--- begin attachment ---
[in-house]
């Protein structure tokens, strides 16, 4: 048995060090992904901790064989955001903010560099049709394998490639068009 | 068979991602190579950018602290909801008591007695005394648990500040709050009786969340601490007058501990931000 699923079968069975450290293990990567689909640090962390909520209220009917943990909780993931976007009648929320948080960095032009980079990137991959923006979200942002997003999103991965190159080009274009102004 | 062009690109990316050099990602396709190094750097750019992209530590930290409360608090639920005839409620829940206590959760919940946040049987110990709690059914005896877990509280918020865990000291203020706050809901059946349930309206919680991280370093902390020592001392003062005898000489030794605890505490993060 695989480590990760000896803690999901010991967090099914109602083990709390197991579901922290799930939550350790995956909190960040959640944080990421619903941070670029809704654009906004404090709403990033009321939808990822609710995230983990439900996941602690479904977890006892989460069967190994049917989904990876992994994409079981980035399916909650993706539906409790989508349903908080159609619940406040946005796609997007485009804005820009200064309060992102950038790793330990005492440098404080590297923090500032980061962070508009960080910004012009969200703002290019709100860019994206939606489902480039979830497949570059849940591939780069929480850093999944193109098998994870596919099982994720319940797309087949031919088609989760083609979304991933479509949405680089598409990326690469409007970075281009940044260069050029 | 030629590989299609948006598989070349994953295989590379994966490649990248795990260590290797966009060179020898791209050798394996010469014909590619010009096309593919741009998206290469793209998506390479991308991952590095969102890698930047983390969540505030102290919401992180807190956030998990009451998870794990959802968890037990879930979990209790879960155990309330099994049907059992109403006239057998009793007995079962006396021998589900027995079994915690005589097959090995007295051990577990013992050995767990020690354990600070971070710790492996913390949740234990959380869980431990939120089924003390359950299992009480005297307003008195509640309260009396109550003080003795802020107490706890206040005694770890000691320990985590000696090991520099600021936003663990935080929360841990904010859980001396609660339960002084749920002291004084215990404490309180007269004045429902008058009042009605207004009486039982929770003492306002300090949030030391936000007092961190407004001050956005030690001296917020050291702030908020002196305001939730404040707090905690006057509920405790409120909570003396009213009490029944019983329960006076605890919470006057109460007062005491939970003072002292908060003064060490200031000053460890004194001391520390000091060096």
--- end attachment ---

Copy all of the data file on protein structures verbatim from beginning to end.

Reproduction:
[in-house]
């Protein structure tokens, strides 16, 4: 048995060090992904901790064989955001903010560099049709394998490639068009 | 068979991602190579950018602290909801008591007695005394648990500040709050009786969340601490007058501990931000 699923079968069975450290293990990567689909640090962390909520209220009917943990909780993931976007009648929320948080960095032009980079990137991959923006979200942002997003999103991965190159080009274009102004 | 062009690109990316050099990602396709190094750097750019992209530590930290409360608090639920005839409620829940206590959760919940946040049987110990709690059914005896877990509280918020865990000291203020706050809901059946349930309206919680991280370093902390020592001392003062005898000489030794605890505490993060 695989480590990760000896803690999901010991967090099914109602083990709390197991579901922290799930939550350790995956909190960040959640944080990421619903941070670029809704654009906004404090709403990033009321939808990822609710995230983990439900996941602690479904977890006892989460069967190994049917989904990876992994994409079981980035399916909650993706539906409790989508349903908080159609619940406040946005796609997007485009804005820009200064309060992102950038790793330990005492440098404080590297923090500032980061962070508009960080910004012009969200703002290019709100860019994206939606489902480039979830497949570059849940591939780069929480850093999944193109098998994870596919099982994720319940797309087949031919088609989760083609979304991933479509949405680089598409990326690469409007970075281009940044260069050029 | 030629590989299609948006598989070349994953295989590379994966490649990248795990260590290797966009060179020898791209050798394996010469014909590619010009096309593919741009998206290469793209998506390479991308991952590095969102890698930047983390969540505030102290919401992180807190956030998990009451998870794990959802968890037990879930979990209790879960155990309330099994049907059992109403006239057998009793007995079962006396021998589900027995079994915690005589097959090995007295051990577990013992050995767990020690354990600070971070710790492996913390949740234990959380869980431990939120089924003390359950299992009480005297307003008195509640309260009396109550003080003795802020107490706890206040005694770890000691320990985590000696090991520099600021936003663990935080929360841990904010859980001396609660339960002084749920002291004084215990404490309180007269004045429902008058009042009605207004009486039982929770003492306002300090949030030391936000007092961190407004001050956005030690001296917020050291702030908020002196305001939730404040707090905690006057509920405790409120909570003396009213009490029944019983329960006076605890919470006057109460007062005491939970003072002292908060003064060490200031000053460890004194001391520390000091060096």